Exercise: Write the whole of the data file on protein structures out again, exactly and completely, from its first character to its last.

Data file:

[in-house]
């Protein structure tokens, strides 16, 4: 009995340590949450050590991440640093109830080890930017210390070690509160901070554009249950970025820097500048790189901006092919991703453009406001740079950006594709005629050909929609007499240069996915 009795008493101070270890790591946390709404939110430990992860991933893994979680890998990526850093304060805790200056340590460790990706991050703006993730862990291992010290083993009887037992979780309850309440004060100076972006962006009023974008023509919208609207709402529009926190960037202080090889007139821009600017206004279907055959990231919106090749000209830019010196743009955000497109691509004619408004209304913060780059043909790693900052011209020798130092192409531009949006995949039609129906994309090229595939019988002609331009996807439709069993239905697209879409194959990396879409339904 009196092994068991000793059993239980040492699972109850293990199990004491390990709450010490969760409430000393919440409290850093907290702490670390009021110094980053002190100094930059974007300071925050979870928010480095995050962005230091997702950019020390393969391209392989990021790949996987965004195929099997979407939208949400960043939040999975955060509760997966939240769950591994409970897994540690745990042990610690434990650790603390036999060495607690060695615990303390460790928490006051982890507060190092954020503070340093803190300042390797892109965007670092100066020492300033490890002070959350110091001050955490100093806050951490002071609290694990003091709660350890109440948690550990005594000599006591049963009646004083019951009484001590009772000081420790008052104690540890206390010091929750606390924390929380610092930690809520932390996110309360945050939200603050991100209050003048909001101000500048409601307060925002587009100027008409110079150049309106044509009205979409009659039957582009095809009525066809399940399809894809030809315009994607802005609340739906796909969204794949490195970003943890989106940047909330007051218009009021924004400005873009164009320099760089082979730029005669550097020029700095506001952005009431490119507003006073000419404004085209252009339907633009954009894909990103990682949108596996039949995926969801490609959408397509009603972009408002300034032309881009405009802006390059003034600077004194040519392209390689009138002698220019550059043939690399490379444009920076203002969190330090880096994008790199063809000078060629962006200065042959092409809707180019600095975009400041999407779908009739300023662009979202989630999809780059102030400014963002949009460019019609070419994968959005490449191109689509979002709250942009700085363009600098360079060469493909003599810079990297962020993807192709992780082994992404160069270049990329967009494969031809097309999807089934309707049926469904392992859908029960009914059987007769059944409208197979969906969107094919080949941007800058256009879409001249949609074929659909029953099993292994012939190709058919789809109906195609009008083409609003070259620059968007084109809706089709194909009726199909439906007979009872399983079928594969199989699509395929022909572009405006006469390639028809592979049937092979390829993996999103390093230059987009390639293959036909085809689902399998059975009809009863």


[in-house]
């Protein structure tokens, strides 16, 4: 009995340590949450050590991440640093109830080890930017210390070690509160901070554009249950970025820097500048790189901006092919991703453009406001740079950006594709005629050909929609007499240069996915 009795008493101070270890790591946390709404939110430990992860991933893994979680890998990526850093304060805790200056340590460790990706991050703006993730862990291992010290083993009887037992979780309850309440004060100076972006962006009023974008023509919208609207709402529009926190960037202080090889007139821009600017206004279907055959990231919106090749000209830019010196743009955000497109691509004619408004209304913060780059043909790693900052011209020798130092192409531009949006995949039609129906994309090229595939019988002609331009996807439709069993239905697209879409194959990396879409339904 009196092994068991000793059993239980040492699972109850293990199990004491390990709450010490969760409430000393919440409290850093907290702490670390009021110094980053002190100094930059974007300071925050979870928010480095995050962005230091997702950019020390393969391209392989990021790949996987965004195929099997979407939208949400960043939040999975955060509760997966939240769950591994409970897994540690745990042990610690434990650790603390036999060495607690060695615990303390460790928490006051982890507060190092954020503070340093803190300042390797892109965007670092100066020492300033490890002070959350110091001050955490100093806050951490002071609290694990003091709660350890109440948690550990005594000599006591049963009646004083019951009484001590009772000081420790008052104690540890206390010091929750606390924390929380610092930690809520932390996110309360945050939200603050991100209050003048909001101000500048409601307060925002587009100027008409110079150049309106044509009205979409009659039957582009095809009525066809399940399809894809030809315009994607802005609340739906796909969204794949490195970003943890989106940047909330007051218009009021924004400005873009164009320099760089082979730029005669550097020029700095506001952005009431490119507003006073000419404004085209252009339907633009954009894909990103990682949108596996039949995926969801490609959408397509009603972009408002300034032309881009405009802006390059003034600077004194040519392209390689009138002698220019550059043939690399490379444009920076203002969190330090880096994008790199063809000078060629962006200065042959092409809707180019600095975009400041999407779908009739300023662009979202989630999809780059102030400014963002949009460019019609070419994968959005490449191109689509979002709250942009700085363009600098360079060469493909003599810079990297962020993807192709992780082994992404160069270049990329967009494969031809097309999807089934309707049926469904392992859908029960009914059987007769059944409208197979969906969107094919080949941007800058256009879409001249949609074929659909029953099993292994012939190709058919789809109906195609009008083409609003070259620059968007084109809706089709194909009726199909439906007979009872399983079928594969199989699509395929022909572009405006006469390639028809592979049937092979390829993996999103390093230059987009390639293959036909085809689902399998059975009809009863």